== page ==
Friday, February 25, 2011

2-25-11 1996

1996: Nicholas turns three and doesn't quite get the concept of a piñata; back to Aunt Dot's for the easter egg hunt with the cousins; Nicholas' confusion between the kind of camera that requires you to be still and say "cheese" and the video camera; a trip to the zoo and a ride on the train and just a lot of cute kid stuff in general.

1996: The Pool Session

Sammi gets her first pair of shoes with hard soles the day before her 1st birthday, size 1 newborns don't usually come with hard soles, and they turned out to be Winnie the Pooh to boot!

And finally, Christmas week, when the kids are in shorts and we're running around outside barefoot. Ah, Texas.

2-25-11 Ultrasound

I have been plotting for a week now about how to tackle the ultrasound I had to get this morning.

The instructions are to drink 32 ounces of water at least an hour prior to the procedure, so that the bladder is full and translucent enough to peer through, so that all the internal organs it sits on top of can be clearly seen.

Back in 1995 I had been ordered to an ultrasound to find out why baby Samantha was not growing in-utero. We lived in Navasota, but our health provider, Scott and White, was in College Station, about half an hour from us. I had dutifully and slowly drunk the required water (mistake #1) before getting into the car to drive into the clinic (mistake #2).

We weren't five miles out of town on the highway when we ran smack dab (where does that idiom come from?) into a funeral procession. And not just ANY funeral procession. It stretched for miles and miles. We had to stop in the middle of the highway for the state trooper to allow the whole line to enter together and then were stuck behind its funeral pace for 15 miles. Not exaggerating: later that night, it made the KBTX newscast.

Meanwhile, inside the car, any respect for the departed had flown right out the window. I was imagining the clean up inside the vehicle by the time we arrived at the clinic, or the alternative moon shot of a pregnant lady peeing on the shoulder of the highway because there was absolutely no place to pull off. I wondered if the any troopers coming from the funeral -- yes, bringing up the rear -- would cite me for indecent exposure or offer an escort around the procession, or both. I would have happily taken both. But, if I emptied the bladder (voluntarily or not) we couldn't do the procedure that offered to give us some kind of answer about the health of our baby.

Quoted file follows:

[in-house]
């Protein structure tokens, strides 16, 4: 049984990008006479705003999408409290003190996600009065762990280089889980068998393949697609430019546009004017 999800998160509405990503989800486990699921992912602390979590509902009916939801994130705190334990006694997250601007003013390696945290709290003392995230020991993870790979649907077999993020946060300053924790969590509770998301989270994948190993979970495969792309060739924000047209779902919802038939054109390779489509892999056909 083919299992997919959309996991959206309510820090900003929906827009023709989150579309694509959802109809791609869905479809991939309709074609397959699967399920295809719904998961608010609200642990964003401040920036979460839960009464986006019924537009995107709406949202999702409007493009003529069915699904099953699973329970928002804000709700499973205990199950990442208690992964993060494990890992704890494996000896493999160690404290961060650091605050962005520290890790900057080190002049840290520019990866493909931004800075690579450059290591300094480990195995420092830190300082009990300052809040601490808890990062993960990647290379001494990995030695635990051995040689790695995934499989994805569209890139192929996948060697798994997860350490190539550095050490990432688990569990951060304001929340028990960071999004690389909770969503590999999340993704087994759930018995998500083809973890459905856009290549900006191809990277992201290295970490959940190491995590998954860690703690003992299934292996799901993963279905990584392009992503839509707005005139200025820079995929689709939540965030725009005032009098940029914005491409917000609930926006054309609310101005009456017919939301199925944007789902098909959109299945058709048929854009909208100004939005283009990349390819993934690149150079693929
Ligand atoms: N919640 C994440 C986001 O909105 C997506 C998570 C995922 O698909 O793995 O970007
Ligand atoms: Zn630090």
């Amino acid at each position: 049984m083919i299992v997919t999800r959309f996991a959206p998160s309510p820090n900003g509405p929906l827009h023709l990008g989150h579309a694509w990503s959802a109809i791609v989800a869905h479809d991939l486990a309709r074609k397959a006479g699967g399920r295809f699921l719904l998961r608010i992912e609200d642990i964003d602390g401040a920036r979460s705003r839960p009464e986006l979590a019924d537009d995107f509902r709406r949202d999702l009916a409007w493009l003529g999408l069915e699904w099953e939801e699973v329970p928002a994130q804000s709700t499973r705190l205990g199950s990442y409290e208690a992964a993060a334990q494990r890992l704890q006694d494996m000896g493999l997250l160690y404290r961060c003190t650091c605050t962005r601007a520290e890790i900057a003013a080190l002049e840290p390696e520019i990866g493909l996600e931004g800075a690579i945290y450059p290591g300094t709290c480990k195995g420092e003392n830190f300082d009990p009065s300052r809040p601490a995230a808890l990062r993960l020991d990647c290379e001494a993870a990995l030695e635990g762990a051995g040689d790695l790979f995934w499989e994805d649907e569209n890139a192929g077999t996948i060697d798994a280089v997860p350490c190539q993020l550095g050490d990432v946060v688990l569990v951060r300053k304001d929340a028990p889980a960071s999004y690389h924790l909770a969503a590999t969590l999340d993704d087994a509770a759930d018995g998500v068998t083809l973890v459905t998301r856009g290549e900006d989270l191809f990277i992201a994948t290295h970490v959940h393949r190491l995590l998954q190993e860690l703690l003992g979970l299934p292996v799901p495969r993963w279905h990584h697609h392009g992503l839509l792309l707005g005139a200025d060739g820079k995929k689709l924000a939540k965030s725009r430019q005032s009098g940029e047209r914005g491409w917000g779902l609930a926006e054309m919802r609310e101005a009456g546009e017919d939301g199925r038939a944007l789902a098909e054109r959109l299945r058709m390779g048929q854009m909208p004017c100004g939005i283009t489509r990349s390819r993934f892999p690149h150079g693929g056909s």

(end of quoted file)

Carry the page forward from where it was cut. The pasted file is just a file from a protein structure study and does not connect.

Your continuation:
A scene from the Simpsons where Homer refuses to pull over to let his elderly father Abe use the bathroom kept replaying itself -- the vision of his cartoon internal organ exploding and leaving nothing but little raining confetti behind -- and I will admit to not remaining the most ladylike, either in form or language, during this hellacious ride.

The slowness of the procession also meant that, although we had left an hour before the appointment, we arrived after the start time. I could barely walk, but stumbled into the waiting area, only to find a pissed-off looking older woman looking at the clock and shaking her head at me.

To say it crossed my mind to just let that bladder fly right there on her floor would be an understatement.

Anyway, all of that history to explain why I've spent the past week trying out various water drinking scenarios in order to avoid any possibility of history repeating itself. I decided my best strategy was to go the bathroom at 8:57 and spend the next three minutes chugging two 16 ounce bottles of water one right after the other to hit the 9:00 cut off time.

The trip between the clinic and my house is about 5 miles, with no funeral homes or cemeteries in between. There are a few churches right around the corner, but I was counting on no one to schedule a funeral that would have to have begun at 8:00 in the morning to be getting out while I was on my way.

In fact, I was so successful, I arrived early and clearly did not appear distressed enough, since the woman at the front asked me twice if I had consumed the required amount of water by 9:00 that morning. Honestly, I was a little worried myself, as I really didn't have to go at all before the test. But I was vindicated when the technician said it was showing up perfectly, no need for a fuller bladder. Success!